Next, the new loan is started. This new loan will take time to get to a point where you have positive payment history and it is reporting on your credit. To keep with our analogy, this hose of good water needs time to get hooked up, stretched out to your credit garden, turned on and the flow of good water needs time to reach the credit garden and start to reach the roots of the scores to help them grow again (sorry if this seems silly and overly simple, but it really is a good analogy). This time to get to where it is helping your scores is about 4-6 months.

The new loan also costs you some points on your credit to get it started. You see, the scoring algorithm has a protection for lenders built into it. Because lenders can’t see the new loan reporting right away, the scoring algorithm deducts points from your scores, making you look more risky to lend to, to make up for it.

This might not seem fair at first, but think of it this way. If I wanted to borrow money from you, it would likely be a big deal to know if I had just obtained five $10,000 credit cards. But if the cards were not reporting on my credit, you would not know anything about them, and would potentially be opening yourself up to a lot more risk than you realized. That is why the scoring algorithm deducts points from your scores. The cost of points is only short term, usually about 90 days, long enough for the new items to at least show up on your credit report.

Most people think that it is the inquiries that hurt their scores. But inquiries don’t have anything close to the affect on your scores that people think they do.

So lets look at this process all tied together. First we turned off a positive, which commonly drops our scores a little. Next we have a cost for starting a new positive, which takes about three months to recover from, and our scores drop more. Next, the new positive, in this case a loan, takes more time to get enough history to start reporting and helping scores, a time of about 4-6 months.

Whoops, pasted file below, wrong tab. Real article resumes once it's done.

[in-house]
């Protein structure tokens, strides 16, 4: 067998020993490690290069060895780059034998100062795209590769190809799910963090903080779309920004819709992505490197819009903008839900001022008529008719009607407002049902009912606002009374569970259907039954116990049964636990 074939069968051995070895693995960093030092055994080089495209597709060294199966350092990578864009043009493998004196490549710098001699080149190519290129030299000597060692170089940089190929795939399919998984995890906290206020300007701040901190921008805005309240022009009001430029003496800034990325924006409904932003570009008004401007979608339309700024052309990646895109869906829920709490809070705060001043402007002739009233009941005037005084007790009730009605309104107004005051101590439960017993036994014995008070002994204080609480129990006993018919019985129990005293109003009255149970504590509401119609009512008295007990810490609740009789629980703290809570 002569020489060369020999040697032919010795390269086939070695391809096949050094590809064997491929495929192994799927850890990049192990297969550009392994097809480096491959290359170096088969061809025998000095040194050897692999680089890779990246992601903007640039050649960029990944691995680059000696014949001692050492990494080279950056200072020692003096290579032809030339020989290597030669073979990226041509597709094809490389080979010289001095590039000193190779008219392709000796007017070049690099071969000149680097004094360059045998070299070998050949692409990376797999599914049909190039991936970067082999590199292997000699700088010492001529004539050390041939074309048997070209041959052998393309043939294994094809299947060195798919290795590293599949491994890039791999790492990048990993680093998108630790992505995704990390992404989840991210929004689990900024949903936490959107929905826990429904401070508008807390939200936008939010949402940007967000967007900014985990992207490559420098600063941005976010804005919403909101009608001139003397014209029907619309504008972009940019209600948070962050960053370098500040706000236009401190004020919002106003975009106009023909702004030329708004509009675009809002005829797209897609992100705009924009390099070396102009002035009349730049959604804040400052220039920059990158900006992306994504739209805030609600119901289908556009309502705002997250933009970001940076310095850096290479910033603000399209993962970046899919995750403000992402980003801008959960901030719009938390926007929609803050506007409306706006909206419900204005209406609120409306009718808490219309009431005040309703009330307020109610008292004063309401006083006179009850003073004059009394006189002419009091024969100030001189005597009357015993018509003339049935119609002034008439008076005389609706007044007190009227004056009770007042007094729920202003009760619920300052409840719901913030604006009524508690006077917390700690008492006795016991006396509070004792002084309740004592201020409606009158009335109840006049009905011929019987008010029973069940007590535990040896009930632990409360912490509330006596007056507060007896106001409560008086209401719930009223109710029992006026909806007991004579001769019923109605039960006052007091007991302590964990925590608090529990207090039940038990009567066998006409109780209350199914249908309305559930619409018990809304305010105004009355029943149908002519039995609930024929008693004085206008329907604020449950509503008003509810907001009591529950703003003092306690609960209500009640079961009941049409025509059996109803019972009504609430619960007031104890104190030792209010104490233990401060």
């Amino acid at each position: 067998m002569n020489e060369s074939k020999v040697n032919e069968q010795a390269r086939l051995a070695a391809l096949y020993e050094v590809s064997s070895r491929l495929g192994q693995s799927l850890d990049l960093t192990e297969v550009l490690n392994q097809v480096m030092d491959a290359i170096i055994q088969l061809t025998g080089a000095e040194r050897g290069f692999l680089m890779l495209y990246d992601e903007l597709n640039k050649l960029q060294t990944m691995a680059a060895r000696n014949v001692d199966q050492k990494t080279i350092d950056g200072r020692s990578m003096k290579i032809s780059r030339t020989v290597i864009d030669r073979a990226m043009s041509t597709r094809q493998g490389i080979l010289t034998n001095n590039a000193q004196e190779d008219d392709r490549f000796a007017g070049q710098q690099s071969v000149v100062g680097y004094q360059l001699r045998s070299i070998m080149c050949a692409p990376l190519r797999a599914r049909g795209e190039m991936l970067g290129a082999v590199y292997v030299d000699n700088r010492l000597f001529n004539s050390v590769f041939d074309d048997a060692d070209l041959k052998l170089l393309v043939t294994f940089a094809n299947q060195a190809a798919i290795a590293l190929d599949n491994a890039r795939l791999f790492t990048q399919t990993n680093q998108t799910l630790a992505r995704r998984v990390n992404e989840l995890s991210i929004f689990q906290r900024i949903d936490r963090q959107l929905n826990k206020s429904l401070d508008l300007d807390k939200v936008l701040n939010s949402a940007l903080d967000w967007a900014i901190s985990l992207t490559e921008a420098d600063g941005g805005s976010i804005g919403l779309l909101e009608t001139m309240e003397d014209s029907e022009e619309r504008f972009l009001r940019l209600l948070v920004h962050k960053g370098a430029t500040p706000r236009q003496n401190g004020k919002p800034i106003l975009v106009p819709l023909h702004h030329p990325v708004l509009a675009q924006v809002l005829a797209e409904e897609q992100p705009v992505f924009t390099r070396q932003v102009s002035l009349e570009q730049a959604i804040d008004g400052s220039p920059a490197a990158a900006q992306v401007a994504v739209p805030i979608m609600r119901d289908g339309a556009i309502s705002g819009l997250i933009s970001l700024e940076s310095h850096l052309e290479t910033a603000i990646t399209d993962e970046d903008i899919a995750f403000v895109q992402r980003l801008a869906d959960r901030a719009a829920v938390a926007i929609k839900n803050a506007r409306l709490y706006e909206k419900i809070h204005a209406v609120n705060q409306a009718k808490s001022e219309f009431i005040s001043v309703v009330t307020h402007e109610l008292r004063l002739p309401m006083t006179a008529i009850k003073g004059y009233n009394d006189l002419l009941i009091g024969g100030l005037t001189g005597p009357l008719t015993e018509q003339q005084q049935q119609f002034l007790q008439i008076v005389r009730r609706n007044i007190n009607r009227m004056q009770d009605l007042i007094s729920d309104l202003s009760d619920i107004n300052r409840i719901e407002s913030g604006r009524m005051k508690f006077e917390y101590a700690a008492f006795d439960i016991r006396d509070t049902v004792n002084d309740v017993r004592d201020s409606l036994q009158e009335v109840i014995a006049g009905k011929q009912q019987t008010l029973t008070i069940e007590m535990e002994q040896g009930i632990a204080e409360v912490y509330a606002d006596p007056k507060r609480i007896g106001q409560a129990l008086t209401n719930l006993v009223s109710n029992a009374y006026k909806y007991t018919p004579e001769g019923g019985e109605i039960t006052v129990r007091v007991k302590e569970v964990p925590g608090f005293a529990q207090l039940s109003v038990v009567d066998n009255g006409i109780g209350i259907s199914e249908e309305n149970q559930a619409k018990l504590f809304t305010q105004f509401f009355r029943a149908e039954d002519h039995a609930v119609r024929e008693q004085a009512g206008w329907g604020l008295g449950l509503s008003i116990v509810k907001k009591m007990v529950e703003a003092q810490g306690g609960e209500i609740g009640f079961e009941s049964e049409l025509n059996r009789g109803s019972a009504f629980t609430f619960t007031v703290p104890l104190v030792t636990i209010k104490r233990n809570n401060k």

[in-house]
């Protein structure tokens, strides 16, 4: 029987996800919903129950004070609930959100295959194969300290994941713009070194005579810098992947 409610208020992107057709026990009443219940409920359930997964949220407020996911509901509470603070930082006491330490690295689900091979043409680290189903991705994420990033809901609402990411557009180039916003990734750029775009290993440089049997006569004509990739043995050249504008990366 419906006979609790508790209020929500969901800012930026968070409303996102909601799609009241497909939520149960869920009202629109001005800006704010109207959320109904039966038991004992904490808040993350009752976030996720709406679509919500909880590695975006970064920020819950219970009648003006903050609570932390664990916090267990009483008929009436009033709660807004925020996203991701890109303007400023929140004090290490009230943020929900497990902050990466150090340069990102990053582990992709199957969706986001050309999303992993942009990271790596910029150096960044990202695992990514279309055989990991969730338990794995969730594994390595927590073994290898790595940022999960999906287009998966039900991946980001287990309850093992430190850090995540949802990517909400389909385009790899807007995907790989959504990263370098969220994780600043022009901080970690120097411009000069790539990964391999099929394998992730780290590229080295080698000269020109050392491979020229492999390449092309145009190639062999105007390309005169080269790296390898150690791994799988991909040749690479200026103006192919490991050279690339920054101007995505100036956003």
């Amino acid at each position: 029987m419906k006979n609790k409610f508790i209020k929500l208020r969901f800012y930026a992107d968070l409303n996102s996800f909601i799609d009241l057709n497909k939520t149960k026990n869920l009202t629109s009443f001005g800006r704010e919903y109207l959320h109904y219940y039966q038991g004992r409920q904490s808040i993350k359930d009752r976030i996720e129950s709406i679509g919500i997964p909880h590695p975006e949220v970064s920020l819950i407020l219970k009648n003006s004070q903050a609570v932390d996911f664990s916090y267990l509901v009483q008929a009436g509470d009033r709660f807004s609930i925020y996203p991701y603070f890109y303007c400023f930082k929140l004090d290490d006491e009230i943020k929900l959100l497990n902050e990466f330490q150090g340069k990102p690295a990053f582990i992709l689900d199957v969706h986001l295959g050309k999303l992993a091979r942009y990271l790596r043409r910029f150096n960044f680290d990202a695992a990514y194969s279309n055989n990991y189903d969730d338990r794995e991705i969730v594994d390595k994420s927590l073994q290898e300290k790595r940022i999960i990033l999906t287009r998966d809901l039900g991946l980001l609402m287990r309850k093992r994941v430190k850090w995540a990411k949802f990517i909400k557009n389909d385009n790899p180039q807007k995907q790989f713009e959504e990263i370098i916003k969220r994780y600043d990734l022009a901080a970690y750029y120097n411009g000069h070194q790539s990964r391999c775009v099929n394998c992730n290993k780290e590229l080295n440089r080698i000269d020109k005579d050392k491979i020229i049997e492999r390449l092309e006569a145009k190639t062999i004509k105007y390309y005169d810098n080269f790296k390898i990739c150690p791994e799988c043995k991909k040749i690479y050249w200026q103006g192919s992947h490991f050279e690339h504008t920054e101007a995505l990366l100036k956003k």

In all we have about a six month window where we will be in worse shape than when we started. This can be a big deal when we are trying to qualify for a mortgage. It can mean missing the minimum requirements to qualify, or can drop our scores into a less desirable interest rate window and cost us much more over the life of the loan.

I hope you understand this better now. It is important to keep this information in mind as you start to make plans to buy a home. Not only can it save you a ton of money over the life of the loan, but it can save you from losing that dream house to poor planning.

Helping people is what we do. So please let me know if you have questions or comments.

If you, or someone you know,  has run into credit problems and could use a little credit help, a reputable credit restoration company like Heartland Credit Restoration is a great place to start. You will reach your credit goals much faster and safer with the help of a professional, and you will have loan ready credit.

Call me for a free consultation to see how we might be able to help. 319-533-5236.

If you are a lender or realtor that has a client you might have to turn away due to credit problems, then let me see if Heartland Credit Restoration can help change that client into a approved client with loan ready credit.

You should never have to say “NO” to a client. We can help change those into a “YES”.

Call me for a free consultation. 319-533-5236.

Don’t forget to let me know what you think. I always welcome comments. And please do me a favor and share this with your contacts on social media.

I’m looking forward to helping you.

Until then, I hope you have a wonderfully blessed day!